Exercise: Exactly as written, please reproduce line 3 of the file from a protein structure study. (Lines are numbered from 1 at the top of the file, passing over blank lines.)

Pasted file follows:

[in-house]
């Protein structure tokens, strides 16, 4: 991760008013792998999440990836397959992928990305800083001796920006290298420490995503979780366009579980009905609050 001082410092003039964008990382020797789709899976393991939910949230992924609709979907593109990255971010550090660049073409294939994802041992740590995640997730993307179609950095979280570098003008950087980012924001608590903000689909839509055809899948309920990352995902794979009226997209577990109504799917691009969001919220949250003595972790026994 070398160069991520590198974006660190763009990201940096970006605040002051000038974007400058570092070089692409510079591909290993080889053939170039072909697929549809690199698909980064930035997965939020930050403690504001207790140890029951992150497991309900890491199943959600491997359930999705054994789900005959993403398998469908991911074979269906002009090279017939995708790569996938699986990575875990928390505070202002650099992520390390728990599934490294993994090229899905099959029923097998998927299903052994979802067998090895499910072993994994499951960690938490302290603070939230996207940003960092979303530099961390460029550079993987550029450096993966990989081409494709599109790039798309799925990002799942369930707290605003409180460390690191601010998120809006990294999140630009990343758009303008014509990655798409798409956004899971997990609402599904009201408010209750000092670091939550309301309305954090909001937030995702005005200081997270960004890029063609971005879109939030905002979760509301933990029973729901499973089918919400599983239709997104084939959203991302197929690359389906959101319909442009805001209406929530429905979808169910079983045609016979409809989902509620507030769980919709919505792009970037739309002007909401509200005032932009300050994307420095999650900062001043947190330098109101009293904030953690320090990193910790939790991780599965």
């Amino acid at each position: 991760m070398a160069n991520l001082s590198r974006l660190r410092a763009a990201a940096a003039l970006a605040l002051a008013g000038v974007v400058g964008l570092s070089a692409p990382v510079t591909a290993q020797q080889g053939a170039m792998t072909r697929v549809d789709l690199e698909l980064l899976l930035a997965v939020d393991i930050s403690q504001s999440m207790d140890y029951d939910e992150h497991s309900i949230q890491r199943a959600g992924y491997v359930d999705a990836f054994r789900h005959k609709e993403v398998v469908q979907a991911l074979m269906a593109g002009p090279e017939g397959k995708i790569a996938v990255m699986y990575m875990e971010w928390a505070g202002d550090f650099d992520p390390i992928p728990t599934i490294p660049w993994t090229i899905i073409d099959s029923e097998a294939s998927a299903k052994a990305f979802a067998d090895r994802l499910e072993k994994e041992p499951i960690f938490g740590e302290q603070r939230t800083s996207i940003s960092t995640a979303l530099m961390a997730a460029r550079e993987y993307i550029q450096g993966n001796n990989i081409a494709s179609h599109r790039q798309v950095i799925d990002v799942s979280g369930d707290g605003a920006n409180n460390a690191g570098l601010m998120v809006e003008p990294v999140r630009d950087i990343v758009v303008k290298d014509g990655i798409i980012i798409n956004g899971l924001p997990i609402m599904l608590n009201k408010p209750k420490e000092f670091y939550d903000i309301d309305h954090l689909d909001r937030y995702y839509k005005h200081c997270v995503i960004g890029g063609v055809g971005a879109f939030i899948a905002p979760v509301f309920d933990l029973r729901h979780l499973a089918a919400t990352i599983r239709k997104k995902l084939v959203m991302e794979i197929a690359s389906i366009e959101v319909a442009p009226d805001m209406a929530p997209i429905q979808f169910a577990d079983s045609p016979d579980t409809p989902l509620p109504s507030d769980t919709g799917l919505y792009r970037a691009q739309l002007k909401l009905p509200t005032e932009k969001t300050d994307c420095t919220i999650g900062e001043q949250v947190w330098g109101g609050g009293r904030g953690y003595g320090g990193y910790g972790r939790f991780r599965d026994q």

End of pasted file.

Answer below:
């Amino acid at each position: 991760m070398a160069n991520l001082s590198r974006l660190r410092a763009a990201a940096a003039l970006a605040l002051a008013g000038v974007v400058g964008l570092s070089a692409p990382v510079t591909a290993q020797q080889g053939a170039m792998t072909r697929v549809d789709l690199e698909l980064l899976l930035a997965v939020d393991i930050s403690q504001s999440m207790d140890y029951d939910e992150h497991s309900i949230q890491r199943a959600g992924y491997v359930d999705a990836f054994r789900h005959k609709e993403v398998v469908q979907a991911l074979m269906a593109g002009p090279e017939g397959k995708i790569a996938v990255m699986y990575m875990e971010w928390a505070g202002d550090f650099d992520p390390i992928p728990t599934i490294p660049w993994t090229i899905i073409d099959s029923e097998a294939s998927a299903k052994a990305f979802a067998d090895r994802l499910e072993k994994e041992p499951i960690f938490g740590e302290q603070r939230t800083s996207i940003s960092t995640a979303l530099m961390a997730a460029r550079e993987y993307i550029q450096g993966n001796n990989i081409a494709s179609h599109r790039q798309v950095i799925d990002v799942s979280g369930d707290g605003a920006n409180n460390a690191g570098l601010m998120v809006e003008p990294v999140r630009d950087i990343v758009v303008k290298d014509g990655i798409i980012i798409n956004g899971l924001p997990i609402m599904l608590n009201k408010p209750k420490e000092f670091y939550d903000i309301d309305h954090l689909d909001r937030y995702y839509k005005h200081c997270v995503i960004g890029g063609v055809g971005a879109f939030i899948a905002p979760v509301f309920d933990l029973r729901h979780l499973a089918a919400t990352i599983r239709k997104k995902l084939v959203m991302e794979i197929a690359s389906i366009e959101v319909a442009p009226d805001m209406a929530p997209i429905q979808f169910a577990d079983s045609p016979d579980t409809p989902l509620p109504s507030d769980t919709g799917l919505y792009r970037a691009q739309l002007k909401l009905p509200t005032e932009k969001t300050d994307c420095t919220i999650g900062e001043q949250v947190w330098g109101g609050g009293r904030g953690y003595g320090g990193y910790g972790r939790f991780r599965d026994q």